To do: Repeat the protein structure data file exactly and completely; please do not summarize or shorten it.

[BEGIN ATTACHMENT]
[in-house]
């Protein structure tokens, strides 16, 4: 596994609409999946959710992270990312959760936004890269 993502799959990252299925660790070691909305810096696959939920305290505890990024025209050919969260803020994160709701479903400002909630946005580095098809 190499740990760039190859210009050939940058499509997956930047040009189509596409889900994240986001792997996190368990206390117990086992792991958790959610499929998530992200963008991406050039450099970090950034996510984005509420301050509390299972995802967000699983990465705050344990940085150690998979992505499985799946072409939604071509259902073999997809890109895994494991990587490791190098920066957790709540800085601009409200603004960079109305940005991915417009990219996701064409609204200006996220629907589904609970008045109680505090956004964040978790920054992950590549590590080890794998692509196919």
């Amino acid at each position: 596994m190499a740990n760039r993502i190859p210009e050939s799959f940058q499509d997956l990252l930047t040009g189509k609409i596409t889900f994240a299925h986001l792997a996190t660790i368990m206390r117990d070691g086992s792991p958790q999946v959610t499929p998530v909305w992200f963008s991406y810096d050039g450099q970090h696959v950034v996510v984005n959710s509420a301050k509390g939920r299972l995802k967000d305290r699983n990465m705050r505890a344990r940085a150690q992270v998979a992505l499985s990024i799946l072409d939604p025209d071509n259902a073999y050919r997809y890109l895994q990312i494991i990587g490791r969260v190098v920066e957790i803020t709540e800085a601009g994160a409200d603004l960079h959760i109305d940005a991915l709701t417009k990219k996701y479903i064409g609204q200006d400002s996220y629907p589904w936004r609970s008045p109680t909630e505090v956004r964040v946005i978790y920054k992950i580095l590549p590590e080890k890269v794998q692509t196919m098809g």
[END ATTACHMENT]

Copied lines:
[in-house]
């Protein structure tokens, strides 16, 4: 596994609409999946959710992270990312959760936004890269 993502799959990252299925660790070691909305810096696959939920305290505890990024025209050919969260803020994160709701479903400002909630946005580095098809 190499740990760039190859210009050939940058499509997956930047040009189509596409889900994240986001792997996190368990206390117990086992792991958790959610499929998530992200963008991406050039450099970090950034996510984005509420301050509390299972995802967000699983990465705050344990940085150690998979992505499985799946072409939604071509259902073999997809890109895994494991990587490791190098920066957790709540800085601009409200603004960079109305940005991915417009990219996701064409609204200006996220629907589904609970008045109680505090956004964040978790920054992950590549590590080890794998692509196919």
């Amino acid at each position: 596994m190499a740990n760039r993502i190859p210009e050939s799959f940058q499509d997956l990252l930047t040009g189509k609409i596409t889900f994240a299925h986001l792997a996190t660790i368990m206390r117990d070691g086992s792991p958790q999946v959610t499929p998530v909305w992200f963008s991406y810096d050039g450099q970090h696959v950034v996510v984005n959710s509420a301050k509390g939920r299972l995802k967000d305290r699983n990465m705050r505890a344990r940085a150690q992270v998979a992505l499985s990024i799946l072409d939604p025209d071509n259902a073999y050919r997809y890109l895994q990312i494991i990587g490791r969260v190098v920066e957790i803020t709540e800085a601009g994160a409200d603004l960079h959760i109305d940005a991915l709701t417009k990219k996701y479903i064409g609204q200006d400002s996220y629907p589904w936004r609970s008045p109680t909630e505090v956004r964040v946005i978790y920054k992950i580095l590549p590590e080890k890269v794998q692509t196919m098809g």